Tomas Franzese is a Staff Writer at Digital Trends, where he reports on and reviews the latest releases and exciting…
Netflix launches its new video game platform on Android devices
Netflix gaming service on Android.

Netflix announced that its new gaming initiative has officially launched today, November 2nd. Five games are currently available on the mobile platform, including Stranger Things: 1984 and Stranger Things 3: The Game. Netflix promises to add more titles to the platform later on.

In August, Netflix rolled out its gaming service in Poland as part of a test. Originally, only players in Poland had access to Stranger Things 1984 and Stranger Things 3: The Game. However, now the service is available worldwide and has added three new games to the platform: Shooting Hoops, Card Blast, and Teeter Up. The only requirement to play these games is to have a Netflix account and an Android device. The games do not require an additional fee in order to play them and there are no microtransactions.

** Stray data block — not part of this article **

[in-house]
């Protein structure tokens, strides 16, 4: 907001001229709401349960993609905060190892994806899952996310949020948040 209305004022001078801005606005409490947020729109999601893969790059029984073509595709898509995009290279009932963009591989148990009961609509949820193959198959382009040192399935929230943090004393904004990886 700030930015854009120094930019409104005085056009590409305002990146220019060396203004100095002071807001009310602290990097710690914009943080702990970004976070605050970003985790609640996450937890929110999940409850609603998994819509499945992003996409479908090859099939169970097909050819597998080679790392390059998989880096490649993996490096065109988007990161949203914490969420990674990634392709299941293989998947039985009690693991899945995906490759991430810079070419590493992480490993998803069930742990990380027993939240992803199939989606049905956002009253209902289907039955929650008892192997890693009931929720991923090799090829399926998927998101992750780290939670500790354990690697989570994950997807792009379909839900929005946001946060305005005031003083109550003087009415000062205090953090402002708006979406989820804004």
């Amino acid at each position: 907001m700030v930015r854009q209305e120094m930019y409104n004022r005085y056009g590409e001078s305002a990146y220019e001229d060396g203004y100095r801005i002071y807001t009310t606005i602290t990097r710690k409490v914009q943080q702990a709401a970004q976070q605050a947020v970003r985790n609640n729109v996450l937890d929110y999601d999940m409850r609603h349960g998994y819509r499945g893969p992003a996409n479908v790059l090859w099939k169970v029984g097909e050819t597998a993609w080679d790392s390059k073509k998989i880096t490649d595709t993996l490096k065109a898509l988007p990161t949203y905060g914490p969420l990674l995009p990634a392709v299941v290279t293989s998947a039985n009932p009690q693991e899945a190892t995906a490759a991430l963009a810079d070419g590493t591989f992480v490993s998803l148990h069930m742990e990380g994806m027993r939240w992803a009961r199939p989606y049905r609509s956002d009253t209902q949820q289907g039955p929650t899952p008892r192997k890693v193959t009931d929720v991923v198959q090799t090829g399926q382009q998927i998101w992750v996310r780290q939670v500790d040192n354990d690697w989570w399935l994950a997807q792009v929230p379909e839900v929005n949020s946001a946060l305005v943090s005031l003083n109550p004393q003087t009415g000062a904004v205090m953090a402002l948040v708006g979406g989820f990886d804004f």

Read more
What we want to see from 2K Games’ new NFL game in 2021
nfl 2k5 2k games

Fans will soon have another football offering to choose from as 2K Games once again partners with the National Football League. The game publisher's newly announced deal with the NFL is to produce multiple titles. The first of these games will be released in 2021, so players won't have to wait long. However, this won’t be a return of where the company left off in 2005 with NFL 2K5. As the official announcement points out, the multi-year deal is specifically for “non-simulation” titles, which means that 2K won’t directly compete with Electronic Arts' Madden series for now.

To clear up any confusion, EA issued a statement stating that its licensing deal is still in effect. The company confirmed that it is still the "exclusive publisher of NFL simulation games," as it has for the past 15 years. It also states that the partnership has always allowed for the development of non-simulation titles by other studios.